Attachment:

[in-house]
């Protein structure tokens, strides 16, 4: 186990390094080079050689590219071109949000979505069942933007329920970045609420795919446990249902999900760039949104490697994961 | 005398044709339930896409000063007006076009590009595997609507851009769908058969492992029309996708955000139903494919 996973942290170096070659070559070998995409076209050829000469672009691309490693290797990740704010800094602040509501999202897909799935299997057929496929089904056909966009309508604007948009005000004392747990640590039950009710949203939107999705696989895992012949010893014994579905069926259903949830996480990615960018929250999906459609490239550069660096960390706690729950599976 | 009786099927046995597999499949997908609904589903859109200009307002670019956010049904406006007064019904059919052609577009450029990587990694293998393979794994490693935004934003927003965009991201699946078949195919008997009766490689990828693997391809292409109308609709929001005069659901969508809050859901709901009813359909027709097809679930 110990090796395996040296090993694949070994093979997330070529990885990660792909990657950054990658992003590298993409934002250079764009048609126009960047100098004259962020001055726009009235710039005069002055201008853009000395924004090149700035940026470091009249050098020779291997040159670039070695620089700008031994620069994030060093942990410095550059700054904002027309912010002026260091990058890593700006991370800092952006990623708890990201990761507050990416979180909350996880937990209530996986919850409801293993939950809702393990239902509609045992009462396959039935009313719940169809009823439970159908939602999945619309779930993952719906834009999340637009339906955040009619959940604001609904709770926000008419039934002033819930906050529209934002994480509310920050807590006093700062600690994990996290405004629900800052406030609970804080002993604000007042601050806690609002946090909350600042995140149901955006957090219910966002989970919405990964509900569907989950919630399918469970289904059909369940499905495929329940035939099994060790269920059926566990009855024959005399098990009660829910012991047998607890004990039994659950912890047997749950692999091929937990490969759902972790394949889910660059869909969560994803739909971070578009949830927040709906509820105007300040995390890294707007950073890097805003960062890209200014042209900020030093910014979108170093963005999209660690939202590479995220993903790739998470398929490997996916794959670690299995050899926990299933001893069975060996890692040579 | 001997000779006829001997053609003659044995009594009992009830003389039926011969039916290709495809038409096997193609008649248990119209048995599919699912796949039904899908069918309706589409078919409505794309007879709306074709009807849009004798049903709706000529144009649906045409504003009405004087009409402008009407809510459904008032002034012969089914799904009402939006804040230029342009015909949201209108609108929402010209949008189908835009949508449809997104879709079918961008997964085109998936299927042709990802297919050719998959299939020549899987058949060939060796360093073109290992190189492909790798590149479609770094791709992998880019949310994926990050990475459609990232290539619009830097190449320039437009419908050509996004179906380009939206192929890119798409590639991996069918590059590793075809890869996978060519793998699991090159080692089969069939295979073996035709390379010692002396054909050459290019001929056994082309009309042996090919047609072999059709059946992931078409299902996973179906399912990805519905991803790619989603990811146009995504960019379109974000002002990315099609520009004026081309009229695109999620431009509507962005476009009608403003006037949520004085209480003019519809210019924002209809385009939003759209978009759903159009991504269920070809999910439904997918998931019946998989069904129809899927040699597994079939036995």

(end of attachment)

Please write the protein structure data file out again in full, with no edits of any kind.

[in-house]
């Protein structure tokens, strides 16, 4: 186990390094080079050689590219071109949000979505069942933007329920970045609420795919446990249902999900760039949104490697994961 | 005398044709339930896409000063007006076009590009595997609507851009769908058969492992029309996708955000139903494919 996973942290170096070659070559070998995409076209050829000469672009691309490693290797990740704010800094602040509501999202897909799935299997057929496929089904056909966009309508604007948009005000004392747990640590039950009710949203939107999705696989895992012949010893014994579905069926259903949830996480990615960018929250999906459609490239550069660096960390706690729950599976 | 009786099927046995597999499949997908609904589903859109200009307002670019956010049904406006007064019904059919052609577009450029990587990694293998393979794994490693935004934003927003965009991201699946078949195919008997009766490689990828693997391809292409109308609709929001005069659901969508809050859901709901009813359909027709097809679930 110990090796395996040296090993694949070994093979997330070529990885990660792909990657950054990658992003590298993409934002250079764009048609126009960047100098004259962020001055726009009235710039005069002055201008853009000395924004090149700035940026470091009249050098020779291997040159670039070695620089700008031994620069994030060093942990410095550059700054904002027309912010002026260091990058890593700006991370800092952006990623708890990201990761507050990416979180909350996880937990209530996986919850409801293993939950809702393990239902509609045992009462396959039935009313719940169809009823439970159908939602999945619309779930993952719906834009999340637009339906955040009619959940604001609904709770926000008419039934002033819930906050529209934002994480509310920050807590006093700062600690994990996290405004629900800052406030609970804080002993604000007042601050806690609002946090909350600042995140149901955006957090219910966002989970919405990964509900569907989950919630399918469970289904059909369940499905495929329940035939099994060790269920059926566990009855024959005399098990009660829910012991047998607890004990039994659950912890047997749950692999091929937990490969759902972790394949889910660059869909969560994803739909971070578009949830927040709906509820105007300040995390890294707007950073890097805003960062890209200014042209900020030093910014979108170093963005999209660690939202590479995220993903790739998470398929490997996916794959670690299995050899926990299933001893069975060996890692040579 | 001997000779006829001997053609003659044995009594009992009830003389039926011969039916290709495809038409096997193609008649248990119209048995599919699912796949039904899908069918309706589409078919409505794309007879709306074709009807849009004798049903709706000529144009649906045409504003009405004087009409402008009407809510459904008032002034012969089914799904009402939006804040230029342009015909949201209108609108929402010209949008189908835009949508449809997104879709079918961008997964085109998936299927042709990802297919050719998959299939020549899987058949060939060796360093073109290992190189492909790798590149479609770094791709992998880019949310994926990050990475459609990232290539619009830097190449320039437009419908050509996004179906380009939206192929890119798409590639991996069918590059590793075809890869996978060519793998699991090159080692089969069939295979073996035709390379010692002396054909050459290019001929056994082309009309042996090919047609072999059709059946992931078409299902996973179906399912990805519905991803790619989603990811146009995504960019379109974000002002990315099609520009004026081309009229695109999620431009509507962005476009009608403003006037949520004085209480003019519809210019924002209809385009939003759209978009759903159009991504269920070809999910439904997918998931019946998989069904129809899927040699597994079939036995």